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Ground Zero of the Malaria Crisis: Protecting populations in the Democratic Republic of Congo (DRC)

Sponsor: Office of the Regional Vice Pres (AFRVP)
World Bank Contacts:
In Washington: Carol Hooks, +1 202 458 9346, chooks@worldbank.org
In Kinshasa: Louise Engulu +243 99 994 9015, lengulu@worldbank.org

Kinshasa , September 18, 2008 – In 2008, the Democratic Republic of Congo (DRC) will undertake two large-scale activities in a move towards attaining national coverage with mosquito nets for malaria prevention. In the capital, Kinshasa - the third largest urban center in Africa – the National Malaria Control Programme (NMCP) under the guidance of the Congolese government, represented by the Unit for Project Coordination (UCoP) – will distribute two million long-lasting insecticide treated nets (LLIN) which will cover at least four million people at risk for malaria. In addition to this urban distribution, the Expanded Program on Immunization (EPI), in collaboration with the NMCP, will undertake an integrated vaccination and malaria campaign in Equateur province with the objective of protecting more than 1.5 million children from the ravages of measles, poliomyelitis, vitamin A deficiency, intestinal worms and malaria. Close to 1.5 million LLINs will be distributed during the weeklong campaign.

Malaria is the leading cause of morbidity and mortality in DRC. Even within Africa – which has the largest population at high risk of malaria – DRC’s population of 69 million people is among the hardest hit. Estimates indicate that 97% of the population live in areas where malaria endemic and transmitted throughout the year while the remaining 3%, those living in the mountainous regions in the East of the country, are exposed to malaria epidemics. High transmissions rates throughout DRC results in approximately 180,000 deaths per year, according to a 2005 World Bank financed study entitled Santé et Pauvreté en République Démocratique du Congo. These data are supported by another study conducted in 2007 by the Congolese School of Public Health which shows malaria as the leading cause of death and illness among children in DRC. This study cites malaria as the reason for 42% of clinic consultations and 39% of hospital deaths in children under five. Given the challenges of accessing health care in the country, these numbers likely underestimate the real burden of malaria.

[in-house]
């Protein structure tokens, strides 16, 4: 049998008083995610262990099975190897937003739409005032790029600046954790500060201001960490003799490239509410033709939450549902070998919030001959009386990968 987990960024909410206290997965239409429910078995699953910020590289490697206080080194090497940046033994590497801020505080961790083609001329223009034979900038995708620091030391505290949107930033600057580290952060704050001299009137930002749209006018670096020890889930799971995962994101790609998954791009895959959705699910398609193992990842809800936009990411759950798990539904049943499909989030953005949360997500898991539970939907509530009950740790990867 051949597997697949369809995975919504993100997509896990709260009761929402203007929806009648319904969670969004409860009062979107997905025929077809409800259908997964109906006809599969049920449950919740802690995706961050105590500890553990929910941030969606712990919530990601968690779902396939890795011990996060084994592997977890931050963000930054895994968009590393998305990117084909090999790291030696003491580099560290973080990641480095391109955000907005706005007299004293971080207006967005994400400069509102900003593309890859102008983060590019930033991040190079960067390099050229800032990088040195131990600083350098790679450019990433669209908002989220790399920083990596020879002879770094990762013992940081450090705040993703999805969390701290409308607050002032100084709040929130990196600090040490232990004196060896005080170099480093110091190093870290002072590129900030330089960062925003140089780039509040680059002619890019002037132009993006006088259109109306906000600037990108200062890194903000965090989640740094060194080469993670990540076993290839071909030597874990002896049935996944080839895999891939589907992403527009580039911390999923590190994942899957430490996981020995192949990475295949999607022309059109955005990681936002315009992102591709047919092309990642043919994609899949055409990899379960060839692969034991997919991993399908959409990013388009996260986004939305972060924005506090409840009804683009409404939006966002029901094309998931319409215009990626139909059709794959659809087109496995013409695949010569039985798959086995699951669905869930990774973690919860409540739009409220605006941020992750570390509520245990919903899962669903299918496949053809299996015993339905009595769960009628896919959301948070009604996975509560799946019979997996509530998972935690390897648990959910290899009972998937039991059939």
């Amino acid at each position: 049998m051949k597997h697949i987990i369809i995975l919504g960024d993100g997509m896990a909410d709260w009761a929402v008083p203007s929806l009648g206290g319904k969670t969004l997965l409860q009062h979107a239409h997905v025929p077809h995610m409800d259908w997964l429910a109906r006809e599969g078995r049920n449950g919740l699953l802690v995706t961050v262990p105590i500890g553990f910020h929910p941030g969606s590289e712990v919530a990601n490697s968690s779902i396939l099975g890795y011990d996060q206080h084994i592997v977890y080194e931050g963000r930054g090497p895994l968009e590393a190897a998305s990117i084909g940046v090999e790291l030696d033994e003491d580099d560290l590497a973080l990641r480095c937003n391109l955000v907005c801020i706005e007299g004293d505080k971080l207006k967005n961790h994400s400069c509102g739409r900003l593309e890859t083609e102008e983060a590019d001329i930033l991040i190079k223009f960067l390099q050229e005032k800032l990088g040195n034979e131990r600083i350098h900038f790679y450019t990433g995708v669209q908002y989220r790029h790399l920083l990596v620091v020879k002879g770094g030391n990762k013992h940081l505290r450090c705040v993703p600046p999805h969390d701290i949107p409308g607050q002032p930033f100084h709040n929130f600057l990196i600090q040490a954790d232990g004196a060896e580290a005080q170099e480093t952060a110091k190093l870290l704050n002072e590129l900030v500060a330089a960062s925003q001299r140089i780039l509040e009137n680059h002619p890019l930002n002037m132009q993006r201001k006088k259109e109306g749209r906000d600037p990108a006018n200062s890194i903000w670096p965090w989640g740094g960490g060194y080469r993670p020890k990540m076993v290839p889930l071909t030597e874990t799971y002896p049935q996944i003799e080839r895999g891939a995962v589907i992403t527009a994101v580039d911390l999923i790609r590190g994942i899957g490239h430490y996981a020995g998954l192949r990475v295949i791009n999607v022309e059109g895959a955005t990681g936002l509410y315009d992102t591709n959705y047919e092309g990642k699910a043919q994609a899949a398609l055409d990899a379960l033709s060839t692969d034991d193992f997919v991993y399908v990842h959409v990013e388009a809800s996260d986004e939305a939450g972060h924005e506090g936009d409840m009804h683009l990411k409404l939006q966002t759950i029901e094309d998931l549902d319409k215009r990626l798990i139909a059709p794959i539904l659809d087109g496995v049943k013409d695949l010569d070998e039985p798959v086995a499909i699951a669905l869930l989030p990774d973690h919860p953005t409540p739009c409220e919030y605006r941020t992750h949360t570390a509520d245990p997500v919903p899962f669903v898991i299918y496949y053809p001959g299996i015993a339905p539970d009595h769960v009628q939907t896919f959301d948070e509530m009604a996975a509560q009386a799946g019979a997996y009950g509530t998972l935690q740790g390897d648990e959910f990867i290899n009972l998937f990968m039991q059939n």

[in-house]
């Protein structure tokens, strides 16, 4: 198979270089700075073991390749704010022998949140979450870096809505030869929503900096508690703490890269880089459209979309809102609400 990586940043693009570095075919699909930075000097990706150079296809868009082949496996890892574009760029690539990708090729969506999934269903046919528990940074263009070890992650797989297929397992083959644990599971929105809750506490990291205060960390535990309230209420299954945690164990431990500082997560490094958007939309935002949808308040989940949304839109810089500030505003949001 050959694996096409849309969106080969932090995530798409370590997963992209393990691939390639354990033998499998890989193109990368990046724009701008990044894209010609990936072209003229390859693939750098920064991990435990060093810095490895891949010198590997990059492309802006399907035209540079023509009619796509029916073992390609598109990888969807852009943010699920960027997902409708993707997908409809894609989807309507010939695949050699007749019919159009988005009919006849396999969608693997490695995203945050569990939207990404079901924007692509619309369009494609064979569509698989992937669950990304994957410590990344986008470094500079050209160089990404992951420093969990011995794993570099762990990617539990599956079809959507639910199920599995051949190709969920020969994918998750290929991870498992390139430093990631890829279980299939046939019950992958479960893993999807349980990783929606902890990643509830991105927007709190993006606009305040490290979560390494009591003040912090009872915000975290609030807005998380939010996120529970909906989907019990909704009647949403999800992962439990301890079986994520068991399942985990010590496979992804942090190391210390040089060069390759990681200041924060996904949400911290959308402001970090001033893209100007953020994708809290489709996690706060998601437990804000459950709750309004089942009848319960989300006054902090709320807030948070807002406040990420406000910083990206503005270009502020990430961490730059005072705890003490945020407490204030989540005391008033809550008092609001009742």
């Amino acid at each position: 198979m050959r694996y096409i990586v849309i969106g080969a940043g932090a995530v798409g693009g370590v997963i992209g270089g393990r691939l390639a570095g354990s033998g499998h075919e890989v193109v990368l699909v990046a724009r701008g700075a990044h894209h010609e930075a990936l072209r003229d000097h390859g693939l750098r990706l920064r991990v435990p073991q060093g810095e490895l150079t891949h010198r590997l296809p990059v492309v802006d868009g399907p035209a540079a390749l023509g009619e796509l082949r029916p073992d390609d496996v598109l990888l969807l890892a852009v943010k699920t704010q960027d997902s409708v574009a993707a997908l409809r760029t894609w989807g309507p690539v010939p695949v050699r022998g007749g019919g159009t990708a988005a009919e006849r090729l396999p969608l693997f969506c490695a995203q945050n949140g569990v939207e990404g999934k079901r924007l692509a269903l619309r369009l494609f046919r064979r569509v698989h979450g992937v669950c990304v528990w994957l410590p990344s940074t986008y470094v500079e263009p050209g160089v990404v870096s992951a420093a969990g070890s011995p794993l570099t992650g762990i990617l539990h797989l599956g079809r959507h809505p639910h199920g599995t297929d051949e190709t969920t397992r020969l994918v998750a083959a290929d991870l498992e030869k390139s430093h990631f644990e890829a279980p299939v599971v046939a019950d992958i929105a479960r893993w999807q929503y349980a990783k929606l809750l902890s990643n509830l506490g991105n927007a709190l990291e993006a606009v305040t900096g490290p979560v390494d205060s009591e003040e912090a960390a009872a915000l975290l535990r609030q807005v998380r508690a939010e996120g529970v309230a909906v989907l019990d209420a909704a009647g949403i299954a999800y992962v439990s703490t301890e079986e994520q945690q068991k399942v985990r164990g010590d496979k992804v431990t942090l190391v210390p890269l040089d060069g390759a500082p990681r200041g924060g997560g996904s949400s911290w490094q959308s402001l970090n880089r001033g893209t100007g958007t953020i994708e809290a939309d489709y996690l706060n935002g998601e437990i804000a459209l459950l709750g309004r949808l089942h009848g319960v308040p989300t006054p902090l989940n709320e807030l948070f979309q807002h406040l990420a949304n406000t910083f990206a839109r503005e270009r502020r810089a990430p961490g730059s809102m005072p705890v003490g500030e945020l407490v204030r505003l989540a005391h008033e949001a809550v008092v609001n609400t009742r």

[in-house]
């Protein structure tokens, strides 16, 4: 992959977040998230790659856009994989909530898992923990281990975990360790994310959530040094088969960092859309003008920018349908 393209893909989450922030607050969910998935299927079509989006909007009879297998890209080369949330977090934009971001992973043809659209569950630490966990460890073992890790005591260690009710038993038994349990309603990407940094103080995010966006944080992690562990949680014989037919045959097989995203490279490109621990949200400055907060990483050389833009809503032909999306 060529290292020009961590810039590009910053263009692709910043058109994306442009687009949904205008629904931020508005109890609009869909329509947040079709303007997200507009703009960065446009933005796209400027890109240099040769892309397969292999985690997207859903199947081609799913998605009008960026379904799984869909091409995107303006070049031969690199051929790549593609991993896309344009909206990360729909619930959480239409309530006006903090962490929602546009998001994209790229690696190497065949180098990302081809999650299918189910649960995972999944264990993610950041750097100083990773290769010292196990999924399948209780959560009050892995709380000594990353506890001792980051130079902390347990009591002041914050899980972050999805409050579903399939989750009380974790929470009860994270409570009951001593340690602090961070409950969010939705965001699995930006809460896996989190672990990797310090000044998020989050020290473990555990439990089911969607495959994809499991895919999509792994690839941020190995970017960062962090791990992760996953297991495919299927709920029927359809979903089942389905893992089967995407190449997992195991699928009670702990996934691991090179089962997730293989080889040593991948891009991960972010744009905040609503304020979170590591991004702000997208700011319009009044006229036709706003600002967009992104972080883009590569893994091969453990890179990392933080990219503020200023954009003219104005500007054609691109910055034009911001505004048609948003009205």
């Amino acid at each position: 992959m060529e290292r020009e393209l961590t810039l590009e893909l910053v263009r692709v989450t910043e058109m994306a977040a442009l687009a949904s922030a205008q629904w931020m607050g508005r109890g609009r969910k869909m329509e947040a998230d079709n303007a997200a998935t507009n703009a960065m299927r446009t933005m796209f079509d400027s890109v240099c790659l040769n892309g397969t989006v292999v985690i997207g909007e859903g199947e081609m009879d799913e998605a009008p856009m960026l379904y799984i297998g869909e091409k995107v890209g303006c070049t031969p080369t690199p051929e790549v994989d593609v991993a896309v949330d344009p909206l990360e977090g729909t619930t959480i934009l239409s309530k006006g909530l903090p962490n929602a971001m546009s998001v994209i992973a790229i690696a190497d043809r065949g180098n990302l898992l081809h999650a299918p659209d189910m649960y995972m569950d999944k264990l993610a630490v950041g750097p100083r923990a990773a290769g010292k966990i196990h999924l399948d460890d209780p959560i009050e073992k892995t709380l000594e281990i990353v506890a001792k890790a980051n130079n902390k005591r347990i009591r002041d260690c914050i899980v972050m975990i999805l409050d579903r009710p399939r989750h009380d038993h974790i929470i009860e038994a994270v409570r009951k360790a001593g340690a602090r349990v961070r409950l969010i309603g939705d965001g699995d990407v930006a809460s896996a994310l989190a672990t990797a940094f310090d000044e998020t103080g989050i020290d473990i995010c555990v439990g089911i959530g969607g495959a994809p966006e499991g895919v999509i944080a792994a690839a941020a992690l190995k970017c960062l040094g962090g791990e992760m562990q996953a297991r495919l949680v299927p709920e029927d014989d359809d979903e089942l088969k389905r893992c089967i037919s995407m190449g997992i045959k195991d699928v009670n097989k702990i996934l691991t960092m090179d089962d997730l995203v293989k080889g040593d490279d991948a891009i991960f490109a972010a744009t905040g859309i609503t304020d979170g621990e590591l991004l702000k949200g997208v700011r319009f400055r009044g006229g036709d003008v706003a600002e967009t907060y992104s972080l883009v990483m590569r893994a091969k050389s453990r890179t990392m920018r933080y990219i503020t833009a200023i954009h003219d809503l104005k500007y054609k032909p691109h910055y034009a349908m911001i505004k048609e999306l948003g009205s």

DRC is one of the world's most difficult places to deliver health care. Two decades of civil war (and continuing violence in the East) have decimated the health infrastructure, weakened the economy, and generally set back overall development of the country. This includes the government's ability to deliver social services such as much needed health care interventions.

And yet, despite daunting structural and logistical challenges, DRC's Ministry of Health (MOH) is making enormous strides in the fight against malaria. Beginning in September, the country will embark on the first of two massive LLIN distributions: one in the capital Kinshasa and another, in November, in the northwestern province of Equateur. These campaigns are part of on-going efforts aimed at achieving DRC’s goal of universal coverage of its entire population at risk with LLINs. LLINs will travel along the Congo River into the heart of the country, moved by trucks, bicycles, canoes and sheer human effort for distribution via health centers and community outposts in remote communities.

These extraordinary efforts by DRC's government are supported by a growing list of donors and partners including: the British government’s Department for International Development (DfID) who are contributing 560,000 LLINs and funding, the Center for Integrated Development Bwamanda and the Ubangi and Mongala Community of Churches who have assisted in organizing LLIN transport and warehousing in Equateur, Population Services International (PSI) who are distributing 2 million LLINs in Kinshasa, creating the communication campaign to promote the correct use of LLIN, and providing logistics support for the Equateur campaign, Red Cross who has provided logistics training and support of volunteers to raise awareness about the campaign and help distribute LLINs, UNICEF who providing logistics support and financing, United Nations Office for Project Services (UNOPS) who handled the competitive bidding process for the distribution of 2 million LLIN in Kinshasa, United States Agency for International Development (USAID) who are supporting communications, World Bank who are providing the funding for the Kinshasa campaign, LLINs and funding for Equateur, and the World Health Organization (WHO) who are providing technical support.